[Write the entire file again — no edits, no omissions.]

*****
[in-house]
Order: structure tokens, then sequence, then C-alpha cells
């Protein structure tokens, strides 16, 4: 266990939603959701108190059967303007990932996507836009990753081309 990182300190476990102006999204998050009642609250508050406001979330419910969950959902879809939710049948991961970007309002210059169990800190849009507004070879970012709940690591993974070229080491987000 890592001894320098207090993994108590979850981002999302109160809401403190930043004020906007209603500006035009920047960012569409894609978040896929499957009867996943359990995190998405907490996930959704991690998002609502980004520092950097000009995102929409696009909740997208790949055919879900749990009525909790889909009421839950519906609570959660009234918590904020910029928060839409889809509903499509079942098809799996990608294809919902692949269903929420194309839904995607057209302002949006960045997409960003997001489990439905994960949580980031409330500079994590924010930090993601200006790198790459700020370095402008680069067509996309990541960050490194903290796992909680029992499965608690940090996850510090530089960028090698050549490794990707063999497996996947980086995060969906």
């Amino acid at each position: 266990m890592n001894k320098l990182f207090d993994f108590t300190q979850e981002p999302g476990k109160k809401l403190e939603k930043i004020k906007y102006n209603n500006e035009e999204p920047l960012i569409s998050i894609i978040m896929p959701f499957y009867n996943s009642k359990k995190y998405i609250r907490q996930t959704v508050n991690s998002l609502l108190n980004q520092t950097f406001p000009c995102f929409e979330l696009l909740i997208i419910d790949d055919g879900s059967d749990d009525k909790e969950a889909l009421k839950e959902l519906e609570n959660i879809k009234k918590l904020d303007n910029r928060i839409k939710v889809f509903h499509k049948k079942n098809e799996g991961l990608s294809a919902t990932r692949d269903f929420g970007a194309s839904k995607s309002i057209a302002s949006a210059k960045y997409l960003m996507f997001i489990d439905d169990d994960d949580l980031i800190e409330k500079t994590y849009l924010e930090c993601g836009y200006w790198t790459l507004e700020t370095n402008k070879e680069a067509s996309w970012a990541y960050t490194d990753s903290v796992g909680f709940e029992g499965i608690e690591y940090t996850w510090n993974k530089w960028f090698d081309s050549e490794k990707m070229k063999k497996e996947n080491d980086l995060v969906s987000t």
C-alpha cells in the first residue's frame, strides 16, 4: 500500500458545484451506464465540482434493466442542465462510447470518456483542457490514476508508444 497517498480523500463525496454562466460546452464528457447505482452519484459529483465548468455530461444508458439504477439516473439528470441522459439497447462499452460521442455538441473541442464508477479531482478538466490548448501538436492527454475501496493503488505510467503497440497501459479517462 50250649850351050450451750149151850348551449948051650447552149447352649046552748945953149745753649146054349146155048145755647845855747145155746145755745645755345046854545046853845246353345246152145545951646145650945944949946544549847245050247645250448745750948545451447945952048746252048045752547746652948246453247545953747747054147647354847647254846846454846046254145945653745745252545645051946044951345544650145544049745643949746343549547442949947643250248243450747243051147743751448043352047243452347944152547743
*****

[in-house]
Order: structure tokens, then sequence, then C-alpha cells
């Protein structure tokens, strides 16, 4: 266990939603959701108190059967303007990932996507836009990753081309 990182300190476990102006999204998050009642609250508050406001979330419910969950959902879809939710049948991961970007309002210059169990800190849009507004070879970012709940690591993974070229080491987000 890592001894320098207090993994108590979850981002999302109160809401403190930043004020906007209603500006035009920047960012569409894609978040896929499957009867996943359990995190998405907490996930959704991690998002609502980004520092950097000009995102929409696009909740997208790949055919879900749990009525909790889909009421839950519906609570959660009234918590904020910029928060839409889809509903499509079942098809799996990608294809919902692949269903929420194309839904995607057209302002949006960045997409960003997001489990439905994960949580980031409330500079994590924010930090993601200006790198790459700020370095402008680069067509996309990541960050490194903290796992909680029992499965608690940090996850510090530089960028090698050549490794990707063999497996996947980086995060969906």
């Amino acid at each position: 266990m890592n001894k320098l990182f207090d993994f108590t300190q979850e981002p999302g476990k109160k809401l403190e939603k930043i004020k906007y102006n209603n500006e035009e999204p920047l960012i569409s998050i894609i978040m896929p959701f499957y009867n996943s009642k359990k995190y998405i609250r907490q996930t959704v508050n991690s998002l609502l108190n980004q520092t950097f406001p000009c995102f929409e979330l696009l909740i997208i419910d790949d055919g879900s059967d749990d009525k909790e969950a889909l009421k839950e959902l519906e609570n959660i879809k009234k918590l904020d303007n910029r928060i839409k939710v889809f509903h499509k049948k079942n098809e799996g991961l990608s294809a919902t990932r692949d269903f929420g970007a194309s839904k995607s309002i057209a302002s949006a210059k960045y997409l960003m996507f997001i489990d439905d169990d994960d949580l980031i800190e409330k500079t994590y849009l924010e930090c993601g836009y200006w790198t790459l507004e700020t370095n402008k070879e680069a067509s996309w970012a990541y960050t490194d990753s903290v796992g909680f709940e029992g499965i608690e690591y940090t996850w510090n993974k530089w960028f090698d081309s050549e490794k990707m070229k063999k497996e996947n080491d980086l995060v969906s987000t």
C-alpha cells in the first residue's frame, strides 16, 4: 500500500458545484451506464465540482434493466442542465462510447470518456483542457490514476508508444 497517498480523500463525496454562466460546452464528457447505482452519484459529483465548468455530461444508458439504477439516473439528470441522459439497447462499452460521442455538441473541442464508477479531482478538466490548448501538436492527454475501496493503488505510467503497440497501459479517462 50250649850351050450451750149151850348551449948051650447552149447352649046552748945953149745753649146054349146155048145755647845855747145155746145755745645755345046854545046853845246353345246152145545951646145650945944949946544549847245050247645250448745750948545451447945952048746252048045752547746652948246453247545953747747054147647354847647254846846454846046254145945653745745252545645051946044951345544650145544049745643949746343549547442949947643250248243450747243051147743751448043352047243452347944152547743